A.J. Brown’s NFL projection may not be what Ole Miss fans expect

Published 11:30 am Tuesday, December 11, 2018

OXFORD – When A.J. Brown decided he’d be declaring for the 2019 NFL Draft last week, he did so knowing that he would leave Oxford as the most accomplished wide receiver in Ole Miss history. What many may not know is that Brown may not even be the most sought-after wide receiver on his own team.

Brown is the fourth rated receiver on Matt Miller’s Bleacher Report big board. According to The Draft Network’s Jon Ledyard, he’s number five. Both have Ole Miss’ D.K. Metcalf rated well ahead. It’s not that Brown isn’t a hot commodity that is likely to go early in the draft, he just lacks the upside and athleticism that Metcalf displays on nearly every down.

“I don’t think A.J. Brown elevates really well. I don’t think he jumps great and I don’t think he’ll test great. He’s not bad, but I don’t think he’s a great athlete, period,” Ledyard said. “He’s savvy with the ball with his hands, but is he truly explosive? I don’t see that. I’m not as high on him as other people are.”

Email newsletter signup

Ironically, Metcalf’s neck-injury that forced him to miss the back half of this season allowed Brown to show off a little more than his normal role. Brown played nearly all snaps prior to Metcalf’s injury from the slot. While he’s likely an NFL slot receiver, post-Metcalf’s injury, Brown played significant snaps outside.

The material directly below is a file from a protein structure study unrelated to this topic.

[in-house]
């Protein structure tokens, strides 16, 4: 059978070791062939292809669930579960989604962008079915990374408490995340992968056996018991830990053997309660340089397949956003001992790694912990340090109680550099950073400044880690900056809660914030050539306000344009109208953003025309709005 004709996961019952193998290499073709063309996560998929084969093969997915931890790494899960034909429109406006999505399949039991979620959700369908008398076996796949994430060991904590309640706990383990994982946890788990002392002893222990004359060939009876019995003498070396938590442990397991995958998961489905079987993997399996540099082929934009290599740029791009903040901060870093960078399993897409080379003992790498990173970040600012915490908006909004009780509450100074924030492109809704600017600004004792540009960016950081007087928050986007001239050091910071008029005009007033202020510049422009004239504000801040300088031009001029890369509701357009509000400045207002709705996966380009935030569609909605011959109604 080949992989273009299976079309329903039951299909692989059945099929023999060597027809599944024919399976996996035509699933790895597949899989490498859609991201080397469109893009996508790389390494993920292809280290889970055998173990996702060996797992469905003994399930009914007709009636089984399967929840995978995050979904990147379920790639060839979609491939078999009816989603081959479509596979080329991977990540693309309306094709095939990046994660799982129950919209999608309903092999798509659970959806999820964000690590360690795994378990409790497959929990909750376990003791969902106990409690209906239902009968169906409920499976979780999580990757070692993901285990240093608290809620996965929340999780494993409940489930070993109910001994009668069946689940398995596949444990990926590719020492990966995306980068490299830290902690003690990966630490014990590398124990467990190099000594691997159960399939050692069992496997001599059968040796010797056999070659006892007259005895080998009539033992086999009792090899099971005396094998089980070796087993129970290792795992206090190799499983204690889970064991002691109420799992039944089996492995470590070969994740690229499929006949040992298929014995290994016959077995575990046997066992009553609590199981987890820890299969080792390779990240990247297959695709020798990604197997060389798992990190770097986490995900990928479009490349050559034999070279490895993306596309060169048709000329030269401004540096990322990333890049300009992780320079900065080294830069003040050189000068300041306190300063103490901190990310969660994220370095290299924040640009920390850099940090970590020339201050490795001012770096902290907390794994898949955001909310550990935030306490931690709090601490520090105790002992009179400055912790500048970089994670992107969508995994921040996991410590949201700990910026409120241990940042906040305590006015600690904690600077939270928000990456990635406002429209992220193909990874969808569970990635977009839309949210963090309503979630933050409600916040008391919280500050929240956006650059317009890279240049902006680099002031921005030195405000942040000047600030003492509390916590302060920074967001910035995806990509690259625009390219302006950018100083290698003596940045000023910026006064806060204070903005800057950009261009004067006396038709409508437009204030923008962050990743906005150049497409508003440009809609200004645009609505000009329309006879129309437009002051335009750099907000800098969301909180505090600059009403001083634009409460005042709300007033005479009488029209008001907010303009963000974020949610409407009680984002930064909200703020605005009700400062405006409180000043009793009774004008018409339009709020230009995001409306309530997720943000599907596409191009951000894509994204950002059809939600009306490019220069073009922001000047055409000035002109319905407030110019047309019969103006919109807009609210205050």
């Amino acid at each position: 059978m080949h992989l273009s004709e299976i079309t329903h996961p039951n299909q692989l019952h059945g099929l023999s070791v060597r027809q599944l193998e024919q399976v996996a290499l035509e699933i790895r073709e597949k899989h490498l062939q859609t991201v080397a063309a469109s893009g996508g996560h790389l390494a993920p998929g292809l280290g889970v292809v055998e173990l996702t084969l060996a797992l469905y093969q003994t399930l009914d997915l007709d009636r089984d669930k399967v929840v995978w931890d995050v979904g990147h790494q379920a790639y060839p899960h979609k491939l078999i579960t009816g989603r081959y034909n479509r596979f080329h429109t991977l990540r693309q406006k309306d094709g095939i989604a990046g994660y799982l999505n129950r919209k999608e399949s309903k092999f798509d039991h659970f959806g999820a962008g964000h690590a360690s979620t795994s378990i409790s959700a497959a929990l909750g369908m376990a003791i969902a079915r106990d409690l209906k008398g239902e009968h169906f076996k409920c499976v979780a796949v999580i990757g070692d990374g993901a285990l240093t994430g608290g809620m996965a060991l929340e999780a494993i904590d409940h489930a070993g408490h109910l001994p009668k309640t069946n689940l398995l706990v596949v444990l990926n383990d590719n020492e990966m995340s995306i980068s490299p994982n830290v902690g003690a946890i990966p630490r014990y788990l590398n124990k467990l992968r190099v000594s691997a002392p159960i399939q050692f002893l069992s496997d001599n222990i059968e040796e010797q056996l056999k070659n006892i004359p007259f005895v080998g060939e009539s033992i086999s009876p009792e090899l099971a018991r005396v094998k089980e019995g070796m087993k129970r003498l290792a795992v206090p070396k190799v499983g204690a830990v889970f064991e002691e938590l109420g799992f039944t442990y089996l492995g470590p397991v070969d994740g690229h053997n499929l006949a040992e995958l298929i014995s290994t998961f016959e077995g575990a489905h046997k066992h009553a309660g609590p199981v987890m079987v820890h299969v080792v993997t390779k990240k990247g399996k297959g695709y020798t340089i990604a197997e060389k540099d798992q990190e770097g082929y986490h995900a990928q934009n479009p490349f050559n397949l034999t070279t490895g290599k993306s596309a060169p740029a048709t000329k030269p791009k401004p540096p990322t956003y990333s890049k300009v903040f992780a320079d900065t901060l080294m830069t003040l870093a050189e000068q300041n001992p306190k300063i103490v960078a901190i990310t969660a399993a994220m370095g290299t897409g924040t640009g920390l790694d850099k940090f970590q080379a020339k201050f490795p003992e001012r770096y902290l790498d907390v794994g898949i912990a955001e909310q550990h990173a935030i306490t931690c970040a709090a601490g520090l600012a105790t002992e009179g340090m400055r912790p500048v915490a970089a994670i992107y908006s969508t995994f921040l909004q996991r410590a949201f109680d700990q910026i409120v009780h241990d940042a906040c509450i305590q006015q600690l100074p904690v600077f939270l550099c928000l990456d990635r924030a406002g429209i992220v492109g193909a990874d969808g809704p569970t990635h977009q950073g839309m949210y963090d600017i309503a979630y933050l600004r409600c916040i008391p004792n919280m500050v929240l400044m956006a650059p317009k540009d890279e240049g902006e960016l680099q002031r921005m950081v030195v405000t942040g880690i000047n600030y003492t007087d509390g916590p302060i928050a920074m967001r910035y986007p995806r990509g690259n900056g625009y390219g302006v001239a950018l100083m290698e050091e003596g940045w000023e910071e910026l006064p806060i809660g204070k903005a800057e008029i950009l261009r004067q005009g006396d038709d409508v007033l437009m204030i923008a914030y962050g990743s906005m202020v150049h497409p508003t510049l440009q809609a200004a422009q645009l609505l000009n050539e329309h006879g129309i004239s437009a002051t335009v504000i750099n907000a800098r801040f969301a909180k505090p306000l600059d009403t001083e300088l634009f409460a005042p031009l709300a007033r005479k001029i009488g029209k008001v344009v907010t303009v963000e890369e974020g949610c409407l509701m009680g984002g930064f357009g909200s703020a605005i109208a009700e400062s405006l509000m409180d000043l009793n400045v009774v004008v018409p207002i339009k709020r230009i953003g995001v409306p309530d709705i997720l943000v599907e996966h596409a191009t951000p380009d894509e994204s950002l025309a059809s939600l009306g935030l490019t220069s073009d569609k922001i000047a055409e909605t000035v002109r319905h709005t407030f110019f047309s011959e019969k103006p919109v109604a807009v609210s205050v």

The NFL slot position has traditionally been reserved for smaller, shiftier players. A.J. Brown is 6-foot-1 and weighs 230 pounds. Thankfully for Brown, it’s not 2007. In recent years, larger players such as Larry Fitzgerald and Adam Thielan have found tremendous success playing over 50-percent of their snaps from the slot. But the injury to Metclaf gave scouts a glimpse. They know that Brown can now play both positions, if needed.

“It definitely helps. There were mixed results on tape. The Vanderbilt game was kind of a great glimpse. He had 212 yards of receiving or whatever (from the outside position),” Ledyard said. “But in that game Joejuan Williams, that 6-foot-3 210-pound corner, with his length and physicality at the line of scrimmage, bothered him. Brown isn’t used to that. He’s used to clean releases from the slot instead of big guys right up in your face. It’ll be an adjustment for him.”

Ledyard is simply one opinion. In Albert Breer’s recent Sports Illustrated mock draft, A.J. Brown was the first receiver selected. While Ledyard isn’t as high on Brown as some in the scouting community, he did say that he’d love to have him in the second round.

Besides athleticism questions, Ledyard said he is concerned about the translation of some of the concepts in the Ole Miss offense to the NFL. Brown told DraftWirein a recent interview that Ole Miss has a play in the offense called “get open.” No part of that exists in an NFL scheme, and seems like a significant indictment of offensive coordinator Phil Longo’s scheme.

While Brown may not have the upside of a D.K. Metcalf, he is the most polished Ole Miss receiving prospect, and carries significantly less chance or projection. Brown has shown it all on film. He has the best numbers, against quality SEC play, of anyone in the draft class. There’s still significant time between now and February’s NFL Combine, and in the eyes of some, Brown has some work to be done.